A Miniature Odyssey

Miniature Gaming Reviews, Tutorials & Musings

Servo Skull Musings: Farewell to the Fantasy Flight/Games Workshop Alliance — February 4, 2017

Servo Skull Musings: Farewell to the Fantasy Flight/Games Workshop Alliance

This is not meant to announce or rehash old news. It is old news; months old. I have taken that time instead to reflect on that impact, and work towards completing a few collections before it is too late. I suppose it is never too late, but when Ebay prices soar, they tend to truly soar.

A few months ago Fantasy Flight Games announced on their website that as of this forthcoming February 28th, their licence agreement with Games Workshop comes to an end. This means that all products involving the Talisman, Warhammer Fantasy and Warhammer 40,000 licences, will for all intents and purposes cease to exist with the exception of the libraries of collectors and the profiteering of Ebay and Amazon.


Whether this licence expiry is mutual, or by one of the parties in particular may never be disclosed. What we can safely say is that Fantasy Flight still has some potent licences including Star Wars, Lord of the Rings and A Game of Thrones in addition to a plethora of other gaming options.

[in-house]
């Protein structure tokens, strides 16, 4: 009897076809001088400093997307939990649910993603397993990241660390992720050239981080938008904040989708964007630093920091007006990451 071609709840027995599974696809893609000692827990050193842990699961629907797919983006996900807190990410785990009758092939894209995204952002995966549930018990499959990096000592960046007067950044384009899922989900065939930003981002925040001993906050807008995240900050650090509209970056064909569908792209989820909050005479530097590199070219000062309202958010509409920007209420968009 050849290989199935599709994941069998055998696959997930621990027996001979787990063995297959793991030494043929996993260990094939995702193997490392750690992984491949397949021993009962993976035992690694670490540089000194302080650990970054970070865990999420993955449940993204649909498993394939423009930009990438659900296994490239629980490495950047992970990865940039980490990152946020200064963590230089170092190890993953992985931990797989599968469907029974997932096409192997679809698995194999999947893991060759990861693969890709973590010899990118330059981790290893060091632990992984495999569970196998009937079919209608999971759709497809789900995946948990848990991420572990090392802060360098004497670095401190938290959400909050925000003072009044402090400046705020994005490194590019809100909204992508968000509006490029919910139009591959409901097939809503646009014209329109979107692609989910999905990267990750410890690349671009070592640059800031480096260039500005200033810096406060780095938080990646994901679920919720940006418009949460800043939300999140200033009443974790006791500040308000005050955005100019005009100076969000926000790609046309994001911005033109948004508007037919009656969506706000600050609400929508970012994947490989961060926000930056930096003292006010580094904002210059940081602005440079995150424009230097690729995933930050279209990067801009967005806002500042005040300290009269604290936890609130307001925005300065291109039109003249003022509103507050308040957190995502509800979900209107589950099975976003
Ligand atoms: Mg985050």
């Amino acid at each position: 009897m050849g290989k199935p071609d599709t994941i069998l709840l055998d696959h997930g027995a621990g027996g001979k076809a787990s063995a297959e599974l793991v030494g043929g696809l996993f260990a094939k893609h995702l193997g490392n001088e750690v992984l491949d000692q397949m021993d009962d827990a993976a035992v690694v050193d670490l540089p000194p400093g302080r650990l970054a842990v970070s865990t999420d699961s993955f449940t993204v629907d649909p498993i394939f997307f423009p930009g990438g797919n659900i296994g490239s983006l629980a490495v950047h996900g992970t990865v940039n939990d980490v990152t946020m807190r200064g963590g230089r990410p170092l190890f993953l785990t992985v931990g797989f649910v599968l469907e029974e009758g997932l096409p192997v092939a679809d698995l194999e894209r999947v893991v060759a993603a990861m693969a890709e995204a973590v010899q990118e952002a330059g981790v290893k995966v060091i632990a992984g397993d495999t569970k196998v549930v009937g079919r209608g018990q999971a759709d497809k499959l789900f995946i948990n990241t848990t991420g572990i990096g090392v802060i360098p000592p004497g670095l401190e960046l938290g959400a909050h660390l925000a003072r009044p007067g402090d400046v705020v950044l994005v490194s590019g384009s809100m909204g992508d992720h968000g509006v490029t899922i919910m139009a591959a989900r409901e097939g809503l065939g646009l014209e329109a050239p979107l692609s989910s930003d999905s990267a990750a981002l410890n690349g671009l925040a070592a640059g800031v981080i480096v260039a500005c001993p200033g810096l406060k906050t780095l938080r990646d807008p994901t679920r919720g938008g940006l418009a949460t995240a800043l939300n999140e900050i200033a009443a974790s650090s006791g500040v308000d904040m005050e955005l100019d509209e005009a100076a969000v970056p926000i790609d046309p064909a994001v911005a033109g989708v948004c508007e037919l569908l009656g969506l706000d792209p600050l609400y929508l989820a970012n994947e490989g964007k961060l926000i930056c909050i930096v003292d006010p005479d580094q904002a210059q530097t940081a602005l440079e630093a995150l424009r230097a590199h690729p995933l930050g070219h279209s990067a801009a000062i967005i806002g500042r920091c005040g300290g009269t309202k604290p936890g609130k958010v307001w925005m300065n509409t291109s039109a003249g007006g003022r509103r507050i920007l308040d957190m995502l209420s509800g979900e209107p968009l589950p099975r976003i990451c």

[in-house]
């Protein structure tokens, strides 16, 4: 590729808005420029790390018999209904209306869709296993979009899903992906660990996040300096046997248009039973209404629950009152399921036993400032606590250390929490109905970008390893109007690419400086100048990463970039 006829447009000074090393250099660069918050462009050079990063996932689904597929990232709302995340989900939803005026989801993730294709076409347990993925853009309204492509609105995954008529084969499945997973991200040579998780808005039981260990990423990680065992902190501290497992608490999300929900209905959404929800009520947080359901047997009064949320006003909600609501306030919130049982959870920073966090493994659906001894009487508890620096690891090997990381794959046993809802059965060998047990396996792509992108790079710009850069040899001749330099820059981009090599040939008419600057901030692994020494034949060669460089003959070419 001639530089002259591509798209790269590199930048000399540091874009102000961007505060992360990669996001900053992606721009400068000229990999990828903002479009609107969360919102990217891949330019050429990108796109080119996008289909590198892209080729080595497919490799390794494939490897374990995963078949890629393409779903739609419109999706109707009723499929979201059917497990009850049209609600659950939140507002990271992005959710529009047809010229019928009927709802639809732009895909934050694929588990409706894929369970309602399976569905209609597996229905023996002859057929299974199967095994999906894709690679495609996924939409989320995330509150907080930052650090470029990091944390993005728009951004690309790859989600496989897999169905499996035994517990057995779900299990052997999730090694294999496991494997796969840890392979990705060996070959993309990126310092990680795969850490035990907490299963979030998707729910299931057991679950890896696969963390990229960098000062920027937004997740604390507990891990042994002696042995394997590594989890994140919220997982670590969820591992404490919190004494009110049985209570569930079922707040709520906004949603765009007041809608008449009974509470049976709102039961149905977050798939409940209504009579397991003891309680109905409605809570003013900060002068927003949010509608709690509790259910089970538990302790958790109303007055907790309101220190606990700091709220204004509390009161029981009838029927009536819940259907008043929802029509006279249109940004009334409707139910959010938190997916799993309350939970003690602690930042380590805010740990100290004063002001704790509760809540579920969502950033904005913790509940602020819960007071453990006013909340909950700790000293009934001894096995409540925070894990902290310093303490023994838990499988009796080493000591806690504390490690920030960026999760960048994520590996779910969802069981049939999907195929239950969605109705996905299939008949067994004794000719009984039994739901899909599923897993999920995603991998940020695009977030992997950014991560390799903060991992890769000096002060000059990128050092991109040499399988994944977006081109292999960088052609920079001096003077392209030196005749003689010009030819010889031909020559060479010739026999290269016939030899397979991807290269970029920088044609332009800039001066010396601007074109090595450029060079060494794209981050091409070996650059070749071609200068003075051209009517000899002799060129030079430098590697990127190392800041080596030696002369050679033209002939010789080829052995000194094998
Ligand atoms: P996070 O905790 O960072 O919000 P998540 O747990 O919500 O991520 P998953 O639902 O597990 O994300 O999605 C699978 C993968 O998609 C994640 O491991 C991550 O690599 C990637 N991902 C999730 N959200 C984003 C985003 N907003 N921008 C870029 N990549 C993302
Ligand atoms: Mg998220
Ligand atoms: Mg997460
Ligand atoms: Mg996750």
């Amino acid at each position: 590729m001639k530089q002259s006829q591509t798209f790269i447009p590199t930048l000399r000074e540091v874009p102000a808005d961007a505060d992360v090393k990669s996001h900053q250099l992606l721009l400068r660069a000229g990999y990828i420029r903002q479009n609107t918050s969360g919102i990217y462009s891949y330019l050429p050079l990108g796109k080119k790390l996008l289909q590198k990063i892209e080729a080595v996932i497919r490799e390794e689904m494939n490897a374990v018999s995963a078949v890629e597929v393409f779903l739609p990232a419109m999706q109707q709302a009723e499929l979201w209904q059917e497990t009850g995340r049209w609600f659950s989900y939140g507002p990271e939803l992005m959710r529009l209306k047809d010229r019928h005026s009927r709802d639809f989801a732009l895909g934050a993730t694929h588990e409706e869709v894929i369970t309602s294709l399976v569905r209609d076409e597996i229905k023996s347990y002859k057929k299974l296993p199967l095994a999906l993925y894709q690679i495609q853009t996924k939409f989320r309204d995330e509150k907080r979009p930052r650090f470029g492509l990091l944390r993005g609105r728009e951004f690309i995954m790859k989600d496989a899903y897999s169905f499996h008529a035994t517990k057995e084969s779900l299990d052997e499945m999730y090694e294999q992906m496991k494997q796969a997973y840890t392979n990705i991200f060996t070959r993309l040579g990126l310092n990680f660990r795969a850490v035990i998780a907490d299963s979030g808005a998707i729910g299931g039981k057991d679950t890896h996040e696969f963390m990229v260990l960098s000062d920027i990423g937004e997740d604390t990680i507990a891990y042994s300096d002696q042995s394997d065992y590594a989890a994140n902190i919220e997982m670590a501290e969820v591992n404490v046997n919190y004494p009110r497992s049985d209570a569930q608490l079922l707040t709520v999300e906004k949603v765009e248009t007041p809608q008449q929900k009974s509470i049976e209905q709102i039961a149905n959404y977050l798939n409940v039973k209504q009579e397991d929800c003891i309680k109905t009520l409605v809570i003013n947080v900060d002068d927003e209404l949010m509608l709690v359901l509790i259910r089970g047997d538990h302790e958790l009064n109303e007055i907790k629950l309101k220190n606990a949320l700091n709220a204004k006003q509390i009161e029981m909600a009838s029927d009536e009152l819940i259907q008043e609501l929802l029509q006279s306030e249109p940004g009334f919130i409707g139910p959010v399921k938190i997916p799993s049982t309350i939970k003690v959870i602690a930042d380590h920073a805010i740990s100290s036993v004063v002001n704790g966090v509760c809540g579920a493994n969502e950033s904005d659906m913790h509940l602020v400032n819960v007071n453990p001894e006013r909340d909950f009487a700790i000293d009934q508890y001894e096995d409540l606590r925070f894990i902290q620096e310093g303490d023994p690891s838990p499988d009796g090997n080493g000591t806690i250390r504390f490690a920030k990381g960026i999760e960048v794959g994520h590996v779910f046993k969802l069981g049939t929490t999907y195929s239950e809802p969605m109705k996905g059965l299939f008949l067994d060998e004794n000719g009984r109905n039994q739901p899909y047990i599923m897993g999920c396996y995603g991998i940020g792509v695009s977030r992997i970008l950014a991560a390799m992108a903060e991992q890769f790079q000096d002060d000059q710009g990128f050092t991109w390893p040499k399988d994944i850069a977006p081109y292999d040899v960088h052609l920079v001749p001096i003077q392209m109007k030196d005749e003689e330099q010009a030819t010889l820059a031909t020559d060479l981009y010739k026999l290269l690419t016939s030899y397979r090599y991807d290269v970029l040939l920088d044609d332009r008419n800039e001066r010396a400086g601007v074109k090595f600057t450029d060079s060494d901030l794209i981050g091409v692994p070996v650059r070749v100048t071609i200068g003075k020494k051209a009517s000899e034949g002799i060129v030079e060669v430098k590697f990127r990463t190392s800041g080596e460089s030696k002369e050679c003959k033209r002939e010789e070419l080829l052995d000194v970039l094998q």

We also know that GW has been aggressively pursuing changes to the way they conduct their own business brands. Ignoring the sometimes questionable video game licences, they have put out more exciting projects in the past twelve months then they have in recent years. They have launched major expansions across their core Sigmar and 40K brands along with many system-compatible yet self contained boxed sets. In addition to this, the Horus Heresy is continuing to expand in their Forge World line-up and with the Calth and Prospero sets. The Horus Heresy is invading the more accessible sides of GW.

The legend of the once scuttled Specialist Games division of GW seems to be seeing a potential resurrection. Inquisitor, Necromunda, and Battlefleet Gothic are still played albeit without GW support. Warhammer Quest made its return. Other self-contained boxes have been regularly appearing. Is there potential hope for GW to bring back the RPG components of their offerings? Is this simply GW understanding that they have potentially been cannibalizing their product development options?

A rare photograph of the often rumoured illegal Battlefleet Gothic tournaments. It is believed that this photo was taken behind an unidentified restaurant in Saigon.

Truth be told in this humble opinion, Fantasy Flight did a fantastic job with their access to the GW properties. I say this for a simple reason. Anyone who visits either Lexicanum and the 40K Wikia has probably noticed how much of the guts of those articles is from content created by Fantasy Flight; Dark Heresy, Deathwatch, Only War and Rogue Trader. So much of the interesting fluff has come from those product lines; lines produced under licence by Fantasy Flight Games.